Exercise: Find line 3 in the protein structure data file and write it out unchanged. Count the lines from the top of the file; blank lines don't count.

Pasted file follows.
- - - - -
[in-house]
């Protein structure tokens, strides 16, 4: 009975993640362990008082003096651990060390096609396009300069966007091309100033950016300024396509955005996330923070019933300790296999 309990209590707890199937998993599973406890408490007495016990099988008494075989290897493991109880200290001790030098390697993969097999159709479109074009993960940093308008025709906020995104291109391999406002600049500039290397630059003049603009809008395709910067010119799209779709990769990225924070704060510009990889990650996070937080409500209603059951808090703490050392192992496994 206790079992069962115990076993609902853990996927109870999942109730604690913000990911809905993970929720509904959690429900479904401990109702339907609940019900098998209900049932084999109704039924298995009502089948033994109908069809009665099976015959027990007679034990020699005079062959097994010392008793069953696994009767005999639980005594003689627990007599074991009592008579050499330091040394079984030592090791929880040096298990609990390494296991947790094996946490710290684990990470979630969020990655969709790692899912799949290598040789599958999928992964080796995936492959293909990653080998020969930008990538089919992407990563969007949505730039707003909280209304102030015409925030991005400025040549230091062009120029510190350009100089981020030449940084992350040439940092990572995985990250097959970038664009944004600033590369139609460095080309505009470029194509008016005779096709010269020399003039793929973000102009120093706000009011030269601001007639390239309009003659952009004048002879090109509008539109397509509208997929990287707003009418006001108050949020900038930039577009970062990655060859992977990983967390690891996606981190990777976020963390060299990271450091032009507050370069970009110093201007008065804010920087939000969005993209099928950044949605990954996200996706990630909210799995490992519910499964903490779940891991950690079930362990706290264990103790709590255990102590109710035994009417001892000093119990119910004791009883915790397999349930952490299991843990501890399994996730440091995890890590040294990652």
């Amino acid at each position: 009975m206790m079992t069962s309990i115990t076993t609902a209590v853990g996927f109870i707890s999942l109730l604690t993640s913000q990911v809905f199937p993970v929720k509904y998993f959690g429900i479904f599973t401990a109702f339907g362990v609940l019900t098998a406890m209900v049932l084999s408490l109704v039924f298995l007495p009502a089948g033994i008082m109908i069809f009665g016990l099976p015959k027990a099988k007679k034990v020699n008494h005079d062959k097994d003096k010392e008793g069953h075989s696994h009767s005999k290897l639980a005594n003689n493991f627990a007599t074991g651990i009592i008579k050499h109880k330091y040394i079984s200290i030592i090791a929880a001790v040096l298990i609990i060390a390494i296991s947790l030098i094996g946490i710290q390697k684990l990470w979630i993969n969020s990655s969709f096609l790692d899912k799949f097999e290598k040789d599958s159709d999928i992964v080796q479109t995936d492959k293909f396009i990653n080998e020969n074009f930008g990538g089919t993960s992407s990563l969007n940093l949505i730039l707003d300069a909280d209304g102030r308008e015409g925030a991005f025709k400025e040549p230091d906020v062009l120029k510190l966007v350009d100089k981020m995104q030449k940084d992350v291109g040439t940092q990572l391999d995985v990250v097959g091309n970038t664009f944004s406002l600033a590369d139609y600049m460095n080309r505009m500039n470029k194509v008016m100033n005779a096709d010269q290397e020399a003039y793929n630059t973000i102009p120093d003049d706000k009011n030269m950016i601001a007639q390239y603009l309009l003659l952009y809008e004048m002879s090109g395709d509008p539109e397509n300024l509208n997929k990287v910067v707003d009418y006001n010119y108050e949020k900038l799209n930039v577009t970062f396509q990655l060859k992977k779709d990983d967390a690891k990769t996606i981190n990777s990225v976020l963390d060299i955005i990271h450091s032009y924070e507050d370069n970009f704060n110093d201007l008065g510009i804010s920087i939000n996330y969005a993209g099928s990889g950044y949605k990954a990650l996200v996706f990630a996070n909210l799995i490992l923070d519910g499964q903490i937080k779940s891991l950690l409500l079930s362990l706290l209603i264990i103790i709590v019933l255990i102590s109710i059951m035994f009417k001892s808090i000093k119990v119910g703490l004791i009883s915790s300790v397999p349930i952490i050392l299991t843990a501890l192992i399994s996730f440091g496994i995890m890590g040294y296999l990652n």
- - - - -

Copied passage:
């Amino acid at each position: 009975m206790m079992t069962s309990i115990t076993t609902a209590v853990g996927f109870i707890s999942l109730l604690t993640s913000q990911v809905f199937p993970v929720k509904y998993f959690g429900i479904f599973t401990a109702f339907g362990v609940l019900t098998a406890m209900v049932l084999s408490l109704v039924f298995l007495p009502a089948g033994i008082m109908i069809f009665g016990l099976p015959k027990a099988k007679k034990v020699n008494h005079d062959k097994d003096k010392e008793g069953h075989s696994h009767s005999k290897l639980a005594n003689n493991f627990a007599t074991g651990i009592i008579k050499h109880k330091y040394i079984s200290i030592i090791a929880a001790v040096l298990i609990i060390a390494i296991s947790l030098i094996g946490i710290q390697k684990l990470w979630i993969n969020s990655s969709f096609l790692d899912k799949f097999e290598k040789d599958s159709d999928i992964v080796q479109t995936d492959k293909f396009i990653n080998e020969n074009f930008g990538g089919t993960s992407s990563l969007n940093l949505i730039l707003d300069a909280d209304g102030r308008e015409g925030a991005f025709k400025e040549p230091d906020v062009l120029k510190l966007v350009d100089k981020m995104q030449k940084d992350v291109g040439t940092q990572l391999d995985v990250v097959g091309n970038t664009f944004s406002l600033a590369d139609y600049m460095n080309r505009m500039n470029k194509v008016m100033n005779a096709d010269q290397e020399a003039y793929n630059t973000i102009p120093d003049d706000k009011n030269m950016i601001a007639q390239y603009l309009l003659l952009y809008e004048m002879s090109g395709d509008p539109e397509n300024l509208n997929k990287v910067v707003d009418y006001n010119y108050e949020k900038l799209n930039v577009t970062f396509q990655l060859k992977k779709d990983d967390a690891k990769t996606i981190n990777s990225v976020l963390d060299i955005i990271h450091s032009y924070e507050d370069n970009f704060n110093d201007l008065g510009i804010s920087i939000n996330y969005a993209g099928s990889g950044y949605k990954a990650l996200v996706f990630a996070n909210l799995i490992l923070d519910g499964q903490i937080k779940s891991l950690l409500l079930s362990l706290l209603i264990i103790i709590v019933l255990i102590s109710i059951m035994f009417k001892s808090i000093k119990v119910g703490l004791i009883s915790s300790v397999p349930i952490i050392l299991t843990a501890l192992i399994s996730f440091g496994i995890m890590g040294y296999l990652n």